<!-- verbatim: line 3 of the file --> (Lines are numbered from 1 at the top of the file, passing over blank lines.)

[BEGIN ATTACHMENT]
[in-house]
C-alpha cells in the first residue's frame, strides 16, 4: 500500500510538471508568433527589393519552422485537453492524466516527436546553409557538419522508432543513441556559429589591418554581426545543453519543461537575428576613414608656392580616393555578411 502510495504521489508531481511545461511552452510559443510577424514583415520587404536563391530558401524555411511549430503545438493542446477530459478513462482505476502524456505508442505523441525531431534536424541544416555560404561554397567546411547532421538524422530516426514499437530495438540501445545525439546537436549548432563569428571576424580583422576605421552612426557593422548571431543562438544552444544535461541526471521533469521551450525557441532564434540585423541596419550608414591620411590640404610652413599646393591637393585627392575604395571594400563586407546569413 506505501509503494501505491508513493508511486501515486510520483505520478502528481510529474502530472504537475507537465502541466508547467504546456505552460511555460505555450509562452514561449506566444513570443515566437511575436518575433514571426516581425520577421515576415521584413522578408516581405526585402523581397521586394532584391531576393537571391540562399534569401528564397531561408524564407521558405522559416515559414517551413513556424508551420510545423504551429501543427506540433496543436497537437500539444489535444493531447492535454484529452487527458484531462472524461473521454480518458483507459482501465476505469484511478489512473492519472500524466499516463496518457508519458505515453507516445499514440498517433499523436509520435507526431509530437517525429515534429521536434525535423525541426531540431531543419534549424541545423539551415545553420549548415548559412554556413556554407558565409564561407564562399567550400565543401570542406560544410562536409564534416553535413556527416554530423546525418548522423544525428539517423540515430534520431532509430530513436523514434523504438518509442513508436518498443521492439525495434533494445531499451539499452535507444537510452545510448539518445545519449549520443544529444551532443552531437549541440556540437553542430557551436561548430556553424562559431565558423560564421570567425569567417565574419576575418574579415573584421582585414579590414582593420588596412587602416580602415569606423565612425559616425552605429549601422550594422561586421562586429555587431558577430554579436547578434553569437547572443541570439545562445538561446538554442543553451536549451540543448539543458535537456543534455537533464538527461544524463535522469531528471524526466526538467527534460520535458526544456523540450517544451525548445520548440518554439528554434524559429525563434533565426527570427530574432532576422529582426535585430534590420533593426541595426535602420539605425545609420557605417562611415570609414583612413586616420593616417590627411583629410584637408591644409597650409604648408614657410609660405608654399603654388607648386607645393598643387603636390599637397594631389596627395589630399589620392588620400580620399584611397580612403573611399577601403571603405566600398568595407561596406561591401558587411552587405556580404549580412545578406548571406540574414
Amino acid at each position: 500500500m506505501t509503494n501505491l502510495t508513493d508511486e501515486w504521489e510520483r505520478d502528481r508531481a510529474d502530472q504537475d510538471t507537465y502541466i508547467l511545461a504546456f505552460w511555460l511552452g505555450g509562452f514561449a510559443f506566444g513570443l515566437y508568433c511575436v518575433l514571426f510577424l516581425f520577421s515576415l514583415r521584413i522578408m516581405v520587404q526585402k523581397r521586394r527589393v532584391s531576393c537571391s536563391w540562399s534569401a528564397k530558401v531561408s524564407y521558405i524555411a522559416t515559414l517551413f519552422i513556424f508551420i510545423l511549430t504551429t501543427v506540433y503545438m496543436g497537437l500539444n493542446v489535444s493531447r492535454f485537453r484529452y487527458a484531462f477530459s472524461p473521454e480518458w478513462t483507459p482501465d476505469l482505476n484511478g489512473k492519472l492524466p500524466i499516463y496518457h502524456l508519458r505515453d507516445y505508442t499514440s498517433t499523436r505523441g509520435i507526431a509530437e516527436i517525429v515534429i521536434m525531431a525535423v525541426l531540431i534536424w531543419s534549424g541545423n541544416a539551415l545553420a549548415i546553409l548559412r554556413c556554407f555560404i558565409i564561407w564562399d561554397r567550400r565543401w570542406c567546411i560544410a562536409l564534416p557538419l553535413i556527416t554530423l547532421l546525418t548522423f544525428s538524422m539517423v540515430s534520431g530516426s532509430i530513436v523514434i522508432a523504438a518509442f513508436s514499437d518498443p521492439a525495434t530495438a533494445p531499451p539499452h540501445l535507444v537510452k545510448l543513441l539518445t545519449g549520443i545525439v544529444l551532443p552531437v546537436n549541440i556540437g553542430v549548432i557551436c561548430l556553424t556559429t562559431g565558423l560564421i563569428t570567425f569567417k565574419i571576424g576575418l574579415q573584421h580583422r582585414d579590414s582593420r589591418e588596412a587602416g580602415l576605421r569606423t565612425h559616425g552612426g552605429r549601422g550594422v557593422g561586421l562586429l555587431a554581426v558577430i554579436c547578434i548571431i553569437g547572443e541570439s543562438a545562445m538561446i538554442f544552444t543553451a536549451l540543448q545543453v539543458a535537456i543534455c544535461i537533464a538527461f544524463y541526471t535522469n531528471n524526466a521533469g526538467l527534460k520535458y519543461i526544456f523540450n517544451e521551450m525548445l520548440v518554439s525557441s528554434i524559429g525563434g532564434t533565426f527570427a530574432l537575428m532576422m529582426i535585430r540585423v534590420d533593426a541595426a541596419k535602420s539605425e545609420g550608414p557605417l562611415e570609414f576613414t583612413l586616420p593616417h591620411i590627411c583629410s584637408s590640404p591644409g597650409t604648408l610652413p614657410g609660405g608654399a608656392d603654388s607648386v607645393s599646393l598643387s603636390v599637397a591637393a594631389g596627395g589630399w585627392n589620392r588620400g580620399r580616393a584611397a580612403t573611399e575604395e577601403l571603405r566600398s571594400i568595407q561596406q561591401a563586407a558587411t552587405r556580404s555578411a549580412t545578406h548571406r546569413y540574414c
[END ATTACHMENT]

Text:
Amino acid at each position: 500500500m506505501t509503494n501505491l502510495t508513493d508511486e501515486w504521489e510520483r505520478d502528481r508531481a510529474d502530472q504537475d510538471t507537465y502541466i508547467l511545461a504546456f505552460w511555460l511552452g505555450g509562452f514561449a510559443f506566444g513570443l515566437y508568433c511575436v518575433l514571426f510577424l516581425f520577421s515576415l514583415r521584413i522578408m516581405v520587404q526585402k523581397r521586394r527589393v532584391s531576393c537571391s536563391w540562399s534569401a528564397k530558401v531561408s524564407y521558405i524555411a522559416t515559414l517551413f519552422i513556424f508551420i510545423l511549430t504551429t501543427v506540433y503545438m496543436g497537437l500539444n493542446v489535444s493531447r492535454f485537453r484529452y487527458a484531462f477530459s472524461p473521454e480518458w478513462t483507459p482501465d476505469l482505476n484511478g489512473k492519472l492524466p500524466i499516463y496518457h502524456l508519458r505515453d507516445y505508442t499514440s498517433t499523436r505523441g509520435i507526431a509530437e516527436i517525429v515534429i521536434m525531431a525535423v525541426l531540431i534536424w531543419s534549424g541545423n541544416a539551415l545553420a549548415i546553409l548559412r554556413c556554407f555560404i558565409i564561407w564562399d561554397r567550400r565543401w570542406c567546411i560544410a562536409l564534416p557538419l553535413i556527416t554530423l547532421l546525418t548522423f544525428s538524422m539517423v540515430s534520431g530516426s532509430i530513436v523514434i522508432a523504438a518509442f513508436s514499437d518498443p521492439a525495434t530495438a533494445p531499451p539499452h540501445l535507444v537510452k545510448l543513441l539518445t545519449g549520443i545525439v544529444l551532443p552531437v546537436n549541440i556540437g553542430v549548432i557551436c561548430l556553424t556559429t562559431g565558423l560564421i563569428t570567425f569567417k565574419i571576424g576575418l574579415q573584421h580583422r582585414d579590414s582593420r589591418e588596412a587602416g580602415l576605421r569606423t565612425h559616425g552612426g552605429r549601422g550594422v557593422g561586421l562586429l555587431a554581426v558577430i554579436c547578434i548571431i553569437g547572443e541570439s543562438a545562445m538561446i538554442f544552444t543553451a536549451l540543448q545543453v539543458a535537456i543534455c544535461i537533464a538527461f544524463y541526471t535522469n531528471n524526466a521533469g526538467l527534460k520535458y519543461i526544456f523540450n517544451e521551450m525548445l520548440v518554439s525557441s528554434i524559429g525563434g532564434t533565426f527570427a530574432l537575428m532576422m529582426i535585430r540585423v534590420d533593426a541595426a541596419k535602420s539605425e545609420g550608414p557605417l562611415e570609414f576613414t583612413l586616420p593616417h591620411i590627411c583629410s584637408s590640404p591644409g597650409t604648408l610652413p614657410g609660405g608654399a608656392d603654388s607648386v607645393s599646393l598643387s603636390v599637397a591637393a594631389g596627395g589630399w585627392n589620392r588620400g580620399r580616393a584611397a580612403t573611399e575604395e577601403l571603405r566600398s571594400i568595407q561596406q561591401a563586407a558587411t552587405r556580404s555578411a549580412t545578406h548571406r546569413y540574414c